At the end of the night, Jonathan stepped out on faith: “It was really good to see you,” he said. “I know God put you back in my life for a reason.”
When the Ritz won’t do
After a few months of occasional texting and chatting over Instagram, Jonathan worked up the courage to ask Natalie: Would she visit Charlotte again so he could take her to dinner?
Their first date was at Block & Grinder in Cotswold. Then they hung out at Amelie’s, and finished the night watching a documentary. Something about a serial killer, Natalie recalls, laughing. For their second date, Jonathan invited her to church. They went to Elevation, the Charlotte megachurch led by Pastor Steven Furtick where Jonathan has been a member for nearly his entire time in Charlotte. Afterward, they went out to eat with Furtick and his wife, Holly.
As a Panther, Jonathan was outspoken about his faith. And not just with a simple finger in the air after a touchdown or a “glory to God” trope during the post-game presser. He was cognizant of how he appeared in public, how he acted in private, and how he faced down the series of hamstring, foot and knee injuries that riddled his record-setting professional career.
“I’ve always had the mindset that next year isn’t promised — next game isn’t promised,” he says. “I’ve never found myself being like, ‘I’m Jonathan Stewart, the NFL Panthers running back.’ I’m actually a Christian whose name is Jonathan Stewart who just so happens to play football.”
That’s one of the reasons Jonathan hasn’t created a namesake foundation that’s too closely associated with his persona and legacy. Instead, he’s taken on more of a behind-the-scenes role with Inspire the Fire, a local faith-based nonprofit established more than 15 years ago to provide creative outlets for kids interested in the arts, from dance and voice to spoken word and the visual arts. It’s the perfect fit for Jonathan, a longtime pianist and music aficionado who’s as comfortable in a production studio as he is on the gridiron.
It was Inspire the Fire that benefited when engaged Jonathan and Natalie called an audible and decided to forgo the blowout wedding they’d planned at the Ritz-Carlton, Charlotte.
“We had this moment of, ‘We’re not a 200-person, Ritz-Carlton wedding couple,’” Natalie says. “Us saying vows to each other was more important than celebrating with everyone else.”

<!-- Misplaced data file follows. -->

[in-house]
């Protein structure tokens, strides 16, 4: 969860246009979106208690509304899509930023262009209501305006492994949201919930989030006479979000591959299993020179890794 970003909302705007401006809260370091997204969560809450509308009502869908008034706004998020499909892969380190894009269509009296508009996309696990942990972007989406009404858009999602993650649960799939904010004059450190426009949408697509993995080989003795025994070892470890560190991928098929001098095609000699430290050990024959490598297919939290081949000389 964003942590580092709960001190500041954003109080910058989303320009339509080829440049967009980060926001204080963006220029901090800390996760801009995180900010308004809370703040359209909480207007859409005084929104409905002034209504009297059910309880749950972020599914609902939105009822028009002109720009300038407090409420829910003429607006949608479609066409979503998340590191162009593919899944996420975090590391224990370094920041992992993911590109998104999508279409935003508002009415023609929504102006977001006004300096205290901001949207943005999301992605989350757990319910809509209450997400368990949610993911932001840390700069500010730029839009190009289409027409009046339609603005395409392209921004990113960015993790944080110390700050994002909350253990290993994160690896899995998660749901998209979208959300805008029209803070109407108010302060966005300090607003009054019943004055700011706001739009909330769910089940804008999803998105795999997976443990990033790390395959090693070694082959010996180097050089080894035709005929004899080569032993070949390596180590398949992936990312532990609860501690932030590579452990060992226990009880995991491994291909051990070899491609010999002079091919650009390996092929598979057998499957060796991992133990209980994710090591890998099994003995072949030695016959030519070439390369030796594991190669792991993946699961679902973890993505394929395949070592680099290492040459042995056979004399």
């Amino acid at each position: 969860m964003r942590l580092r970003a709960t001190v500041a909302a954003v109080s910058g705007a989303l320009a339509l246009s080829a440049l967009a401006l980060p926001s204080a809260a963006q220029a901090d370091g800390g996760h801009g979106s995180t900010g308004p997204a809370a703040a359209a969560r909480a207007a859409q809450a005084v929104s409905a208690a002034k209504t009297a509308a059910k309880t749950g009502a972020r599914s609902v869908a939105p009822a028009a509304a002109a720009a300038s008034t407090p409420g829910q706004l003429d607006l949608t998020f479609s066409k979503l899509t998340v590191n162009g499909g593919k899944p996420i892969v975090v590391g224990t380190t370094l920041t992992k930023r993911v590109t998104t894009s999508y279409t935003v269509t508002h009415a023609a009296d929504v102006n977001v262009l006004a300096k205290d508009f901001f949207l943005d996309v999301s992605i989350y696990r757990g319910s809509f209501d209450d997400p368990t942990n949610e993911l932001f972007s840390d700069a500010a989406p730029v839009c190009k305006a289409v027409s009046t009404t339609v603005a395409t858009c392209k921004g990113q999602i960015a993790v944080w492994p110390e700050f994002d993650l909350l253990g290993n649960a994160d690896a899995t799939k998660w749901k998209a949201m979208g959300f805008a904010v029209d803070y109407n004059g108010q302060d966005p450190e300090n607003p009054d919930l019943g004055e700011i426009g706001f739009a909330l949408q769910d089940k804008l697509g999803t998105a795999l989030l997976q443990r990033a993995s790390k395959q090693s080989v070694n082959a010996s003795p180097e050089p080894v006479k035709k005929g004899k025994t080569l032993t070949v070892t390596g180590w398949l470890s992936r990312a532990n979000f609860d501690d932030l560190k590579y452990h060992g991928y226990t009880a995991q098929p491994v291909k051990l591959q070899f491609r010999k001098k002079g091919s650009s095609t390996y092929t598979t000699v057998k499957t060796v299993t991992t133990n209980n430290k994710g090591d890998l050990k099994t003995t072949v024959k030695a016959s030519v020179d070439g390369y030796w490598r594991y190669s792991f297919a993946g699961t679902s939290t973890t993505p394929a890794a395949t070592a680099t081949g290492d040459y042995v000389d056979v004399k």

So they scrapped their plans — and tradition — and instead, in November 2017, they flew to Seattle during a Panthers’ bye week and were married in a quiet, intimate ceremony. The only attendees were newborn Kaia, Natalie’s pastor from Laguna and Jonathan’s pastor from Seattle.
Because they’d already put down deposits for the big wedding, the hotel allowed them to apply that money toward a new event: Inspire the Fire’s inaugural Fall Ball, held in November.
These days, a date night out for the Stewarts is dinner at Barrington’s, Baku or another established Charlotte restaurant. But more often than not, they opt to stay in. “We do Jeopardy!, Wheel of Fortune, Sabor takeout, (play) cards and (drink) wine,” Natalie says. “That’s kind of our thing.”
After spending a couple of hours in the Stewarts’ new home, it’s easy to see why a night in would be attractive: the high ceilings, the natural hues, the wall of windows in the front looking out over a manicured lawn with old oak trees, and the wall of windows in the back, showcasing a pool with a lagoon-like feel and a black-galaxy finish. That’s where you’ll find Kaia, making a running leap into the water, her floatie armbands secure around her biceps. Natalie’s parents cheer her along from the edge of the pool. The home includes a guest suite, where the longtime couple currently live.
“That house has a soul,” says Louise Leeke, who started Kingswood Custom Homes with her husband, Peter Leeke, when they moved to the U.S. from Great Britain in 1996. “It’s a brand-new home, and it has a lived-in feel.”
Take, for example, the suspended loft over the kitchen. It features Jonathan’s baby grand piano, and when he sits down to play and compose, the sounds can be heard in every corner of the seven-bedroom home.
Even the basement has a production studio, where Jonathan mixes beats and makes music. “I want to eventually get into soundtracks and (work with) some decent artists who are actually talented,” he says.
No wall separates the kitchen, where Natalie loves to cook, from the living area, where deep couches beckon for visitors to sink in, and the tan-tufted ottoman displays some of Natalie’s favorite coffee-table books. (Gray Malin’s Beaches is another nod to her Laguna roots.)
But one of the more personal details is the bowl of matchbooks by the front door, each emblazoned with one of the Stewart family’s guiding phrases: “Just be.”
It’s a reminder for them to stand firm in their faith. It’s a reminder that football and titles and new entrepreneurial ventures don’t have to make for a frenetic life. And sometimes, the “Just be” matchbooks are a reminder that prepping for a gala doesn’t have to require professional makeup and a blowout. SP